The video above is a mock crash from last year at the Pike County Fairgrounds that was attended by students from three local high schools. These types of demonstrations have become more frequently used around the country in recent years to raise awareness about the dangers of drinking and driving during prom and graduation season. According to the National Highway Traffic Safety Administration (NHTSA), more than one-third of people under the age of 21 who were killed in alcohol-related fatalities died during the three-month period from April to June that is considered prom and graduation season.
Many schools throughout Ohio offer school-sponsored post-prom activities designed to provide an alcohol and drug-free environment for teenagers. However, it is this time of the year when students will begin attending multiple private graduation parties, and it is not uncommon for alcohol to be present. It is important for parents to understand that if drivers under the age of 21 with a blood alcohol level over .02 can be charged with Operating a Vehicle after Underage Consumption (OVUAC). The punishments for a first OVUAC conviction may include a fine of up to $250, a license suspension of up to two years, yellow license plates, alcohol treatment, probation and a jail sentence of up to 30 days. In addition to having to wait a mandatory 60 days to get limited driving privileges, an OVUAC conviction can also enhance the penalties for any later drunk driving convictions.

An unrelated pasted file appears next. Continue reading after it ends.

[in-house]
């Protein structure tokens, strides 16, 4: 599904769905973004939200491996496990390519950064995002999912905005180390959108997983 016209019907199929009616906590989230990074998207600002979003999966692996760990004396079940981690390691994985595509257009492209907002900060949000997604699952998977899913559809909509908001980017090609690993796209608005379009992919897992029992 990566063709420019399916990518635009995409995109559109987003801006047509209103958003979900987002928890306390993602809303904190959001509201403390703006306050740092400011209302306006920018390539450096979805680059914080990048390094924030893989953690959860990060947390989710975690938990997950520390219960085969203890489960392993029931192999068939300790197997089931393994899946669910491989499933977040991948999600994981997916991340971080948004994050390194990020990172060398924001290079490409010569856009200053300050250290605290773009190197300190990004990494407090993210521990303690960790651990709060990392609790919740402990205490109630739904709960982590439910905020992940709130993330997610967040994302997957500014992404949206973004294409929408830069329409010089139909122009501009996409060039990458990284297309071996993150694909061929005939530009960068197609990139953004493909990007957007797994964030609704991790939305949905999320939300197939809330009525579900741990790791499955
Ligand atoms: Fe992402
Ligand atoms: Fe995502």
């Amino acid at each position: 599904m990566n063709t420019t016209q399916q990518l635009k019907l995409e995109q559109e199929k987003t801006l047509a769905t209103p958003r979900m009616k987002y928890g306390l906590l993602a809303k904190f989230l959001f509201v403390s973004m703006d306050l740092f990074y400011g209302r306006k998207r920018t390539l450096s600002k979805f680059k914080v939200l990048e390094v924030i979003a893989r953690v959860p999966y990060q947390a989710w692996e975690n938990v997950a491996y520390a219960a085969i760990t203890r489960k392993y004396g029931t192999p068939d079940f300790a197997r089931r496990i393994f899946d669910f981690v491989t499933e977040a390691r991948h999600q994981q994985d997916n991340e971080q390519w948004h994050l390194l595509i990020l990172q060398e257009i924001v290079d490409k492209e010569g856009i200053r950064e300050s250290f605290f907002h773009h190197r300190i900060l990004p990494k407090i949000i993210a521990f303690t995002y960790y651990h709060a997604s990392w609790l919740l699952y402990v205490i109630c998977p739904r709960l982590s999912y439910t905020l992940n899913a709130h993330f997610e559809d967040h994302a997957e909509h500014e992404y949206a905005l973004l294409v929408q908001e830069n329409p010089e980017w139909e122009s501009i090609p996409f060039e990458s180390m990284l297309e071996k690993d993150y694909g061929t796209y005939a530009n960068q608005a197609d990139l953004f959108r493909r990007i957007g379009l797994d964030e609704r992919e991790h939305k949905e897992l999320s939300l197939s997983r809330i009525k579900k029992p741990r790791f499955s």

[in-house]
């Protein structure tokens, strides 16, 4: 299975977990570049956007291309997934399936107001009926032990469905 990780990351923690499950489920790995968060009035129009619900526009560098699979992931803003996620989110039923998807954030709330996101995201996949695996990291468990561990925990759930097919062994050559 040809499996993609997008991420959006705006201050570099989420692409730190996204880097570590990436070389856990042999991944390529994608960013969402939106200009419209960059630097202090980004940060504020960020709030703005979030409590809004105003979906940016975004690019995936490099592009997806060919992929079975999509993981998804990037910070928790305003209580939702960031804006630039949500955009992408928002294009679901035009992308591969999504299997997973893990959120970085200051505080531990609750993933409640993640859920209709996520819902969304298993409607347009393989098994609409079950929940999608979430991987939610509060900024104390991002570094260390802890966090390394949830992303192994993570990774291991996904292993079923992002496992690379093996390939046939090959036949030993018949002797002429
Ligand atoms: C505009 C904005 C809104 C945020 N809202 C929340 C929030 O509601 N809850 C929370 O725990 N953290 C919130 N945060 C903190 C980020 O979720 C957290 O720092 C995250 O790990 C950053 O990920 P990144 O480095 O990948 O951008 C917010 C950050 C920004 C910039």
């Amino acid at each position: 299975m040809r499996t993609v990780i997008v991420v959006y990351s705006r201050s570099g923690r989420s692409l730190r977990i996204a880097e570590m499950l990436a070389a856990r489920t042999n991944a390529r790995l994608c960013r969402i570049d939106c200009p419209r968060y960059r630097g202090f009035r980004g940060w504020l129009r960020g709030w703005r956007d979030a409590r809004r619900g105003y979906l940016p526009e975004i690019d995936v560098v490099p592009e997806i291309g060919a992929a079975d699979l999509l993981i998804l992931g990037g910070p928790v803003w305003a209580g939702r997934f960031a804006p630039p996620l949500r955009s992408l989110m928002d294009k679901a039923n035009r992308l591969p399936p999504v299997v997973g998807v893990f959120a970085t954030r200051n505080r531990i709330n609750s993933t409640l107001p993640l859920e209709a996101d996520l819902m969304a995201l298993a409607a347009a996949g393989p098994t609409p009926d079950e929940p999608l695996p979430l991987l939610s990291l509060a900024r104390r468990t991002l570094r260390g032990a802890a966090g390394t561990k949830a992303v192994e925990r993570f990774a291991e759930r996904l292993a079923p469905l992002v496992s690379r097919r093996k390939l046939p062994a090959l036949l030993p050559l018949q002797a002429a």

While many parents appropriately discourage underage drinking during this time of the year to help prevent their teenagers from being involved in drunk driving motor vehicle crashes, it also needs to be noted that adults should not try to work around the laws by hosting parties that allow underage drinking. Some adults tend to think they can control the environment or prevent consequences by taking away the keys of guests, but as we will discuss on Friday, that logic can have legal ramifications for the adults as well as the teenagers.